Ukraine wants the Organization for Security and Cooperation in Europe (OSCE) to consider deploying an international, armed police mission in the secessionist Donetsk-Luhansk territory. The declared rationale is to provide security for “elections” that might be staged in that territory under the Minsk armistice—elections that Ukraine deems illegitimate from the outset. The implied rationale, however, is to provide at least the modicum of an international armed presence in this territory, where Russia and its local proxies hold the monopoly on military presence and policing (see accompanying article).
Kyiv’s idea presents the OSCE with the chance of its lifetime; indeed with a new lease on life for a moribund security actor. The OSCE has been involved for almost 25 years in the “grey zones” of Europe’s East, laying claims to multiple roles in “early-warning, conflict-prevention, crisis-management, and post-conflict rehabilitation” (Auswartiges-amt.de, February 29). Yet, the OSCE is hardly known for having sent early warnings of military aggression, nor prevented a conflict, ran a crisis-management (i.e. peacekeeping) operation, or made a difference on post-conflict rehabilitation anywhere in the OSCE’s areas of responsibility, including Georgia, Moldova and now Ukraine. What better chance, then, for the OSCE to prove its relevance at last by taking up Ukraine’s proposal for an armed police mission in Ukraine’s east.
And what better chance for Germany’s Foreign Affairs Minister Frank-Walter Steinmeier, chairing the OSCE in 2016, who listed the OSCE’s four claims as security actor (see above), to advance the Ostpolitik concept of “cooperative security” with Russia via the OSCE, in this case in Ukraine’s east. To “cooperative security” promoters in Germany and elsewhere, the OSCE provides a framework and model, and the conflict theaters in Europe’s East a testing ground. Where the OSCE is in charge, Russia’s veto power inside the organization necessitates Western compromises with Russia.
Indeed, when Ukraine first requested an OSCE police mission in the “Normandy” group’s ministerial meeting (Russia, Germany, France, Ukraine) in March, Steinmeier agreed that the OSCE would draft a concept for such a mission, with the acceptance and inputs of the “parties to the conflict,” i.e. Kyiv co-equally with Donetsk-Luhansk. At that point in time, Steinmeier insisted on those “elections” to be held “by June at the latest” (see EDM, March 11).
Since then, the OSCE has apparently insisted on linking the possibility of such a police mission strictly with the conduct of “elections” in Donetsk-Luhansk. Both matters are being discussed in the Minsk Contact Group (Ukraine, Russia, Donetsk, Luhansk, OSCE). The logic of the OSCE’s response to Kyiv seems to be, for now: “no elections, no police mission.” In this spirit, Kyiv is being asked to agree with Donetsk-Luhansk on the law on elections in that territory as a first step. Conditional on this, the OSCE would then authorize the deployment of a police mission. And, rather than a police mission of the OSCE as such, Kyiv is being asked to consider a trilateral mission with equal contingents of OSCE-mandated police, Ukrainian police, and Donetsk-Luhansk “people’s militias,” as reported by Ukrainian representatives in the Minsk Group (Segodnya, April 18).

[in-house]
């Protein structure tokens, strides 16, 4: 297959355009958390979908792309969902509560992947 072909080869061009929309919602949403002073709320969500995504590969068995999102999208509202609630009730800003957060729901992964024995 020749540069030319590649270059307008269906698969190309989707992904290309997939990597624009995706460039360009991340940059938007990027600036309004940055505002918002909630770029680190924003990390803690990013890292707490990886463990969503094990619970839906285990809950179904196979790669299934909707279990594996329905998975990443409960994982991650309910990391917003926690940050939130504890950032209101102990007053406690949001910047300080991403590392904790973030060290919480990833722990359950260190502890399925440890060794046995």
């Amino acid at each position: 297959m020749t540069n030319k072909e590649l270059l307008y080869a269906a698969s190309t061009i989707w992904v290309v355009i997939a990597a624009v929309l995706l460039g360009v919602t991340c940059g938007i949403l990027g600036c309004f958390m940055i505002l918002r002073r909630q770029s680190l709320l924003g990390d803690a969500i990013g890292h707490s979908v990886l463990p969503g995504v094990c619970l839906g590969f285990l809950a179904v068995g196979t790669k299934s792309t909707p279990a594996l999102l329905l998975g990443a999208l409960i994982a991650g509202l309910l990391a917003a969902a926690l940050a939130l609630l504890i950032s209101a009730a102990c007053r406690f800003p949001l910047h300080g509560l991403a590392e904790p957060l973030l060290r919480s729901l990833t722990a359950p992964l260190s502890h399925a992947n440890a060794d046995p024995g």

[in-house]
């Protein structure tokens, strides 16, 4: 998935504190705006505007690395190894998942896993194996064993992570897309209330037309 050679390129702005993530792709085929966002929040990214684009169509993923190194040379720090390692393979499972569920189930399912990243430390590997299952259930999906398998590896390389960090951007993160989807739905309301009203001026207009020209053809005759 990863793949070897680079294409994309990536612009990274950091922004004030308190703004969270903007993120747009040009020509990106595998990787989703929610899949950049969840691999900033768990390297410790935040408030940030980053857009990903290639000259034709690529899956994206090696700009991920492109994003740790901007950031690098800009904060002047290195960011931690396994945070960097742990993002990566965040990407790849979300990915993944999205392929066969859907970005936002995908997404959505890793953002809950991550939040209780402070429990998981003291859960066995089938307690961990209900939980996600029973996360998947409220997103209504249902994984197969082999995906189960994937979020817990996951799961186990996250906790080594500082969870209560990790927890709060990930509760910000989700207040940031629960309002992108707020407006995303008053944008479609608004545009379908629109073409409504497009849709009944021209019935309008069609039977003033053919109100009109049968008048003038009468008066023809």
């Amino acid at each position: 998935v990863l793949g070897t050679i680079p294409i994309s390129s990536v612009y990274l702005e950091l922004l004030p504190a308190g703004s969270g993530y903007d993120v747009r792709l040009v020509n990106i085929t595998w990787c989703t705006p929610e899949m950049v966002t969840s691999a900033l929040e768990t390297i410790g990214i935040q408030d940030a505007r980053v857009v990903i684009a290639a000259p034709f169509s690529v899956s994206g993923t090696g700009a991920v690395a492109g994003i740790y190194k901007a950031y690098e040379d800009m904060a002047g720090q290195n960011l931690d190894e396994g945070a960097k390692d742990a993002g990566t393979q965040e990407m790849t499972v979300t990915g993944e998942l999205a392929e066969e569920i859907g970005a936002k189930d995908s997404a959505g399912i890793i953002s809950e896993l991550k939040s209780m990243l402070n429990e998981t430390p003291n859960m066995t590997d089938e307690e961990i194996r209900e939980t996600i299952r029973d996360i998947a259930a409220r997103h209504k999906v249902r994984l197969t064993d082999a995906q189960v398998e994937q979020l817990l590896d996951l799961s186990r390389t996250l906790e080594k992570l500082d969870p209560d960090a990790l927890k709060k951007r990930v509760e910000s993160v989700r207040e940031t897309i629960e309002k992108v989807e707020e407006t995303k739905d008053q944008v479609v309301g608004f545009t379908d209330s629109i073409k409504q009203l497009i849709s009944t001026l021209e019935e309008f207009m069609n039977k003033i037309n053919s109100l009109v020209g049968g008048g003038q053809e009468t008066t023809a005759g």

This matter is only being discussed informally at the OSCE’s headquarters in Vienna.
Mandating such a mission would require the consensus of all 57 participant states, i.e., is subject to Russia’s veto. An armed police mission—as Ukraine proposes—would be unprecedented for the OSCE. The organization would have to determine the mission’s manpower numbers, types of arms and vehicles, the geography of the mission’s deployment, rules of engagement, duration, financing, and the rules of personnel selection.
Whether the armed police mission would constitute a new OSCE “field presence,” or an expansion of (addition to) the OSCE’s existing Special Monitoring Mission (SMM), is also unclear. While the proposed police mission would “provide security” and use arms if necessary, the SMM is not mandated to provide security. It is, instead, an observer mission, unarmed and comprised of personnel with civilian status on this mission (although some are former military or police officers).
Russian President Vladimir Putin takes the position that any OSCE armed police mission should supplement the SMM to monitor the ceasefire and be deployed along the demarcation line (not within the Russian-controlled territory); but this position might change, as the discussions are only in an early stage (Interfax, April 15; see accompanying article).
The OSCE as an institution and its incumbent German chairmanship have not yet clarified the order of their priorities in this matter. Ukraine has offered them a chance to rehabilitate the OSCE and demonstrate its relevance by mandating a viable police mission in the Russian-controlled territory, to operate independently of Russia or the Donetsk-Luhansk authorities. Alternatively, the German chairmanship might use its influence to push for a hybrid mission, structurally hostage to Moscow and Donetsk-Luhansk. The decision and its operationalization would take time in either case. Neither of those two possible decisions would add credibility to “elections” in the “people’s republics.” And the OSCE would be further discredited if political influence prevails on its election observers to validate those “elections,” if held.